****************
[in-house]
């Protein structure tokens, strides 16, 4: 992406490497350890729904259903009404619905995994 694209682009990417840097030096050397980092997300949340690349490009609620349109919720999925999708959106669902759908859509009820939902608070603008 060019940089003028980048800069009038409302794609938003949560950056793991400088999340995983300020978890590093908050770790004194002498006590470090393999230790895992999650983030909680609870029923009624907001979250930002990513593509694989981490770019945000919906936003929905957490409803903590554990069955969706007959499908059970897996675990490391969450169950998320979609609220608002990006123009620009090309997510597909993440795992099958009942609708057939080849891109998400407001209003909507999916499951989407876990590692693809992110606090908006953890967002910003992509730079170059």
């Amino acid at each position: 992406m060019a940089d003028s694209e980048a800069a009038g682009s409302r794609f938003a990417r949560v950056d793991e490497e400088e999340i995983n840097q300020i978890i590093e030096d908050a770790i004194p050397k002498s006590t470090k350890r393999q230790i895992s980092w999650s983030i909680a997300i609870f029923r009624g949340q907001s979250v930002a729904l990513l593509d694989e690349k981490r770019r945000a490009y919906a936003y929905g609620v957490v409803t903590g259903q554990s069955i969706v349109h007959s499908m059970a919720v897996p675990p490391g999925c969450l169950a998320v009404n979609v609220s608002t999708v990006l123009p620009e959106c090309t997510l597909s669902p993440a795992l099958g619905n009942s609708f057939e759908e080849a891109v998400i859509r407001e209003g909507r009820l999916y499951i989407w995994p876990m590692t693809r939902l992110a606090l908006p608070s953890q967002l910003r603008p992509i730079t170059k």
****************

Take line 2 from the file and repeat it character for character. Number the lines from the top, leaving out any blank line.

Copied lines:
């Protein structure tokens, strides 16, 4: 992406490497350890729904259903009404619905995994 694209682009990417840097030096050397980092997300949340690349490009609620349109919720999925999708959106669902759908859509009820939902608070603008 060019940089003028980048800069009038409302794609938003949560950056793991400088999340995983300020978890590093908050770790004194002498006590470090393999230790895992999650983030909680609870029923009624907001979250930002990513593509694989981490770019945000919906936003929905957490409803903590554990069955969706007959499908059970897996675990490391969450169950998320979609609220608002990006123009620009090309997510597909993440795992099958009942609708057939080849891109998400407001209003909507999916499951989407876990590692693809992110606090908006953890967002910003992509730079170059």